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Thread: M1 Garand

  1. #106
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    Default Re: M1 Garand

    I think we won but the M1 Garand is a very nice weapon.

  2. #107
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    Default Re: M1 Garand

    Quote Originally Posted by AikeUSA View Post
    I think we won but the M1 Garand is a very nice weapon.
    It was indeed. It was a excellent weapon but it can never be a sweet as the 1903 Springfield

    Life is short... We should then cherish every sec of it.

  3. #108
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    Default Re: M1 Garand

    The 1903 is only a nice sniper. I don't like the normal sight it's only a stripe.

  4. #109
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    Default Re: M1 Garand

    well It was effective for the first months of the war and it did work. It was reliable for sure thought

    Life is short... We should then cherish every sec of it.

  5. #110
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    Default Re: M1 Garand

    Quote Originally Posted by Kilroy View Post
    It was indeed. It was a excellent weapon but it can never be a sweet as the 1903 Springfield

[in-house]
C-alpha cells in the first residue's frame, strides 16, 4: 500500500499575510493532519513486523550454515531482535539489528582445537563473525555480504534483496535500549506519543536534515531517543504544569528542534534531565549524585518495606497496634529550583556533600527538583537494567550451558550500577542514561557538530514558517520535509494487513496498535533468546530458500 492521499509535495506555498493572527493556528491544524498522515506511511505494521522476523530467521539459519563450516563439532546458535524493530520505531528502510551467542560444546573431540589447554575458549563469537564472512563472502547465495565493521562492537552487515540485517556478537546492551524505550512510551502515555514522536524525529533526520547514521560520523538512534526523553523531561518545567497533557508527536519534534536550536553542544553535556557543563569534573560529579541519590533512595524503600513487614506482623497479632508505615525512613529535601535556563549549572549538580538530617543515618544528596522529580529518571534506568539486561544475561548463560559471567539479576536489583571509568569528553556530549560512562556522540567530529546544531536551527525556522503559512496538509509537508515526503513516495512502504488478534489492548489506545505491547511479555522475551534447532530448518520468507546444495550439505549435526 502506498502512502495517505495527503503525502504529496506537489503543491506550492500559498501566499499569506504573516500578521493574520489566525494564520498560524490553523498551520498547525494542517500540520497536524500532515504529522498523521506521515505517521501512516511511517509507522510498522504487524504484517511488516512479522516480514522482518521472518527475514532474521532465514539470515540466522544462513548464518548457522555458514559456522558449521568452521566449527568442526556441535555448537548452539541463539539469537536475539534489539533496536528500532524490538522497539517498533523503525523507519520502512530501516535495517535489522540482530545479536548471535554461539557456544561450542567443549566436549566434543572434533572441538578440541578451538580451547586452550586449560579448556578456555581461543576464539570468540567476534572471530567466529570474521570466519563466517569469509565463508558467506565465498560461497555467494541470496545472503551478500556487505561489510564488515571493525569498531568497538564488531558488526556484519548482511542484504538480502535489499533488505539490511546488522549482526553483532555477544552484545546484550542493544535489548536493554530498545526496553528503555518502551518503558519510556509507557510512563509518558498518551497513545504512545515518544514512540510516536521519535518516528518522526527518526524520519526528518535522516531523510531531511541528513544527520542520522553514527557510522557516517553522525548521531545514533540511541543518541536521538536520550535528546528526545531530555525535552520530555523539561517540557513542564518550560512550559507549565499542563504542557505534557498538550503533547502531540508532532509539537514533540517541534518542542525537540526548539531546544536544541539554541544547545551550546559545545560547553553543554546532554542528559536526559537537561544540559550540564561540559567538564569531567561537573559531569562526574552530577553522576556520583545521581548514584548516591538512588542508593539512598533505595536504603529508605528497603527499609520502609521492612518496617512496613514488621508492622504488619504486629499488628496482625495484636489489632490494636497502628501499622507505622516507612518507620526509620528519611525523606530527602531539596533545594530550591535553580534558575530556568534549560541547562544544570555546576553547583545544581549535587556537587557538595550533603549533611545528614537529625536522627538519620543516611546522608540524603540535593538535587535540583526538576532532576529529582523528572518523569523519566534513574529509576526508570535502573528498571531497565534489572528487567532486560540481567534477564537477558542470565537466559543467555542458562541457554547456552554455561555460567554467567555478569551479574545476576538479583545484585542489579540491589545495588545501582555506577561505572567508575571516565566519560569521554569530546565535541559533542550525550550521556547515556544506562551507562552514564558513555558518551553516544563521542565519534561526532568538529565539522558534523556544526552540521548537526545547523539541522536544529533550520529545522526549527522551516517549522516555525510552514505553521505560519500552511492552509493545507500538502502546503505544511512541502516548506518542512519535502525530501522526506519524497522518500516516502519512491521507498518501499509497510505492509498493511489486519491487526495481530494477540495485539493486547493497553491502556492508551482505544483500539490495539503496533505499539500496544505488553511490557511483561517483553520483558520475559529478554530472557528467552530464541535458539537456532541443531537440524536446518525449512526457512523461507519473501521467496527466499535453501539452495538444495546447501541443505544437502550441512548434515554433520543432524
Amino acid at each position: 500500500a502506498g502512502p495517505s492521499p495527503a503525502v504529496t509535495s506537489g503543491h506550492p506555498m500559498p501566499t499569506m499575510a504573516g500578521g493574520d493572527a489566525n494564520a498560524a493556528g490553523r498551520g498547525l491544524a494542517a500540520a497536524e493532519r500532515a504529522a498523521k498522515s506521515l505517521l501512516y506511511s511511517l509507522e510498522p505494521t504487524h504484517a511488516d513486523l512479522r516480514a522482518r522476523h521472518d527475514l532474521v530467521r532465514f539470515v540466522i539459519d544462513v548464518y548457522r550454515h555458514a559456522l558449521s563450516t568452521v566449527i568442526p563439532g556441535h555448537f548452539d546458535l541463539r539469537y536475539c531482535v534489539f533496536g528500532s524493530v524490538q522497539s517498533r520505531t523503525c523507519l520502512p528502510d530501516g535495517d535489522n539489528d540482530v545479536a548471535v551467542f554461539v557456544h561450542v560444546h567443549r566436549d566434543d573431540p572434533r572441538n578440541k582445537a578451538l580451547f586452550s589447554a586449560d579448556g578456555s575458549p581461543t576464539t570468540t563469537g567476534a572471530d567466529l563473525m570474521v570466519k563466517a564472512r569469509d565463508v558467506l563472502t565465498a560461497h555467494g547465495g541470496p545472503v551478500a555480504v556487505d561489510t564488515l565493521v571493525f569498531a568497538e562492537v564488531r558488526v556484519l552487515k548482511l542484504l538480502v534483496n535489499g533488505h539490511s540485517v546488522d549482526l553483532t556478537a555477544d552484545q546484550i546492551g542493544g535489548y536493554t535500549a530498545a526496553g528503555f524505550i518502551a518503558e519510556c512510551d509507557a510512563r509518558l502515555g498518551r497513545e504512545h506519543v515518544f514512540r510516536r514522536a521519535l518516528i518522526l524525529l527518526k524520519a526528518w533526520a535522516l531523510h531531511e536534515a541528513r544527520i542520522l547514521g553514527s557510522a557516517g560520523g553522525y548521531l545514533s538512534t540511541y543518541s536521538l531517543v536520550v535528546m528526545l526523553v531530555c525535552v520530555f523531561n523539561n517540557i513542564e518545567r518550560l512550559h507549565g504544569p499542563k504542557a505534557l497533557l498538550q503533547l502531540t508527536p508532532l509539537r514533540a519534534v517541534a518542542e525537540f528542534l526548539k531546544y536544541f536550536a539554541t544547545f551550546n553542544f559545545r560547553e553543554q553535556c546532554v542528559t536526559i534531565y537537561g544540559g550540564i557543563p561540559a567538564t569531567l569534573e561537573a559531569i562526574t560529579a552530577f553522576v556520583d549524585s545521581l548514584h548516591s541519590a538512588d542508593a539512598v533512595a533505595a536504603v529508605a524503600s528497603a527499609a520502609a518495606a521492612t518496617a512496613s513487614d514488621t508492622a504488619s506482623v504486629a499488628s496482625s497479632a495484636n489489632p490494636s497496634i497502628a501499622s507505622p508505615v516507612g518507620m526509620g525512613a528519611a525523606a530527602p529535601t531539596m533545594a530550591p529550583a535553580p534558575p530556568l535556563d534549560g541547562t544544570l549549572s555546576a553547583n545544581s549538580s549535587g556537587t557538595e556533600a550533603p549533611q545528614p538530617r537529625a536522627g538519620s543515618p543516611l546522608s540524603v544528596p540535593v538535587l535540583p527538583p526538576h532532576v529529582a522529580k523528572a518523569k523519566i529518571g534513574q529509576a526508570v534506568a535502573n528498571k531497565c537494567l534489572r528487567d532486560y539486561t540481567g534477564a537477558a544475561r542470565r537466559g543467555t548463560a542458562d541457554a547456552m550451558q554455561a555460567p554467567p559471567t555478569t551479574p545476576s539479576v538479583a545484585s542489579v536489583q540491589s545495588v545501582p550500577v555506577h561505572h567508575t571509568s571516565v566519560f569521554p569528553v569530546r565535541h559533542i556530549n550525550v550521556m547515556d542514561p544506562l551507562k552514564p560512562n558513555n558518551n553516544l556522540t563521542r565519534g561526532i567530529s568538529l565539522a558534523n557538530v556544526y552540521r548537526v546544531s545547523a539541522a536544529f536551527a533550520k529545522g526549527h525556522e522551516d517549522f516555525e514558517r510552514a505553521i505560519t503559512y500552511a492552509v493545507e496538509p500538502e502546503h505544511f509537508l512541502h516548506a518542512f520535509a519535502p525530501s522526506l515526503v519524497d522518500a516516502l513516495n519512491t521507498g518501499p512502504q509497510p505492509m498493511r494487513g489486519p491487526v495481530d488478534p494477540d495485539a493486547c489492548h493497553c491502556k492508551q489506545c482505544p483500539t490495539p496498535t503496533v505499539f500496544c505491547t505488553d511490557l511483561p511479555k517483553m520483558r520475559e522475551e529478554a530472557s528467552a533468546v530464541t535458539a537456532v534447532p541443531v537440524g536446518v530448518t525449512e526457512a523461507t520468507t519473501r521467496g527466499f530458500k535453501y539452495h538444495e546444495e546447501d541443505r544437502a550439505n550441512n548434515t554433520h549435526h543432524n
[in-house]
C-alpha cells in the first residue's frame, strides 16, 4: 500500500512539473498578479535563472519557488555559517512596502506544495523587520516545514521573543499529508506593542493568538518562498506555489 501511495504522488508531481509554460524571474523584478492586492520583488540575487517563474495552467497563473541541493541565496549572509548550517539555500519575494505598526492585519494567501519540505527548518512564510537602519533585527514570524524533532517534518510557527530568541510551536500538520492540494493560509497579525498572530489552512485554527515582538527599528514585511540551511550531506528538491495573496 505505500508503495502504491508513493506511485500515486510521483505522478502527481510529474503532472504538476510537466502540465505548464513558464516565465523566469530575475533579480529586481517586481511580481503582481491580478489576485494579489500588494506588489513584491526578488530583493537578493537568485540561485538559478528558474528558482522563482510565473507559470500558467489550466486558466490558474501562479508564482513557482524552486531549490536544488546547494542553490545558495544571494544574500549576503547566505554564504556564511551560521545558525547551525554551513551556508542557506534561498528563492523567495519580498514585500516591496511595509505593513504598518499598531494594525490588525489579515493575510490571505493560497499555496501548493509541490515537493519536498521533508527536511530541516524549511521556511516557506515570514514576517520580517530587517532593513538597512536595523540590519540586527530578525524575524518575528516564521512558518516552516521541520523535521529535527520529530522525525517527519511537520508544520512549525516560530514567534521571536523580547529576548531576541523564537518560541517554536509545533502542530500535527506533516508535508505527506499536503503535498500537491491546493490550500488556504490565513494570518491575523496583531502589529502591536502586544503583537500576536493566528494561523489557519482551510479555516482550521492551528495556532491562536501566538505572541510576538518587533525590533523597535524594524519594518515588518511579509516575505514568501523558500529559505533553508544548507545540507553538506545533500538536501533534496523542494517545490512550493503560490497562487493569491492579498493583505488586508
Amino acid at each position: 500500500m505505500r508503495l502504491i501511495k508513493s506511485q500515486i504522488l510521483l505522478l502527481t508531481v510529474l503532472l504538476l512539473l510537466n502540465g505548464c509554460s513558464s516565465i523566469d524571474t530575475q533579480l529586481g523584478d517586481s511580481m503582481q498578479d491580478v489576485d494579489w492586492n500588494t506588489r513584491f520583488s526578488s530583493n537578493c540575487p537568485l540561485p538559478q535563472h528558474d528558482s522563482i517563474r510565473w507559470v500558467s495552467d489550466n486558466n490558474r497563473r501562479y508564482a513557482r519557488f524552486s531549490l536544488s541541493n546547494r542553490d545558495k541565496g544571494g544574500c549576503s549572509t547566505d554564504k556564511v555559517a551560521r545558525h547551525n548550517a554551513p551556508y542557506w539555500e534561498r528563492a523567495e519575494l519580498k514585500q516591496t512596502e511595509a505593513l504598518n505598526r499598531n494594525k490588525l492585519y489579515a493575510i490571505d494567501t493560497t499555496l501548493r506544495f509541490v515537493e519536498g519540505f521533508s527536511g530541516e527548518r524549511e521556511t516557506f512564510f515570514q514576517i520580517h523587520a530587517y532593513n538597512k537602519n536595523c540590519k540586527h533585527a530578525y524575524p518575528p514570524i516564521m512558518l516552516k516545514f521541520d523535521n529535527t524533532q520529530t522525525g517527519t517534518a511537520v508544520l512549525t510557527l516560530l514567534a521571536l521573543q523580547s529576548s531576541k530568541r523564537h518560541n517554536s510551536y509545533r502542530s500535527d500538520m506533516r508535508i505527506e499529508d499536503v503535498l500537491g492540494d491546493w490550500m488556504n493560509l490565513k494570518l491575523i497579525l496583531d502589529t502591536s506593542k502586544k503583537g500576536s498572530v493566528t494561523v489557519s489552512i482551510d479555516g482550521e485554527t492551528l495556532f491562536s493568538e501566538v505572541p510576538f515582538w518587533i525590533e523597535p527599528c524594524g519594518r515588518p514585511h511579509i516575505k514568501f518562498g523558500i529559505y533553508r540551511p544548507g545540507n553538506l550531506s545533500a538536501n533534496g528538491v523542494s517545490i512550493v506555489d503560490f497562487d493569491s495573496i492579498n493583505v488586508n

Funny, a lot of marines on Guadalcanal ditched their Springfields if they were able to acquire a Garand...

  6. #111
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    Default Re: M1 Garand

    Quote Originally Posted by Nickdfresh View Post
    Funny, a lot of marines on Guadalcanal ditched their Springfields if they were able to acquire a Garand...
    But not all B). Sure the m1 grand was much more effective but there were a decent amount who enjoyed the Springfield

    Life is short... We should then cherish every sec of it.

  7. #112
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    Default Re: M1 Garand

    Quote Originally Posted by Laconia View Post
    At that time I had quite the gun collection. A bunch of the WW2 small arms. I had the M-1, the .30 carbine, 1903 A-3 Springfield, .303 Lee Enfield, K-98 Mauser, and the .45 Colt auto Pistol. Had a house fire and they all burnt up!
    that sucks I have the garand the carbine the mosin nagant, and a 1911A1 pistol would hate to lose any

  8. #113
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    Default Re: M1 Garand

    Quote Originally Posted by Nickdfresh View Post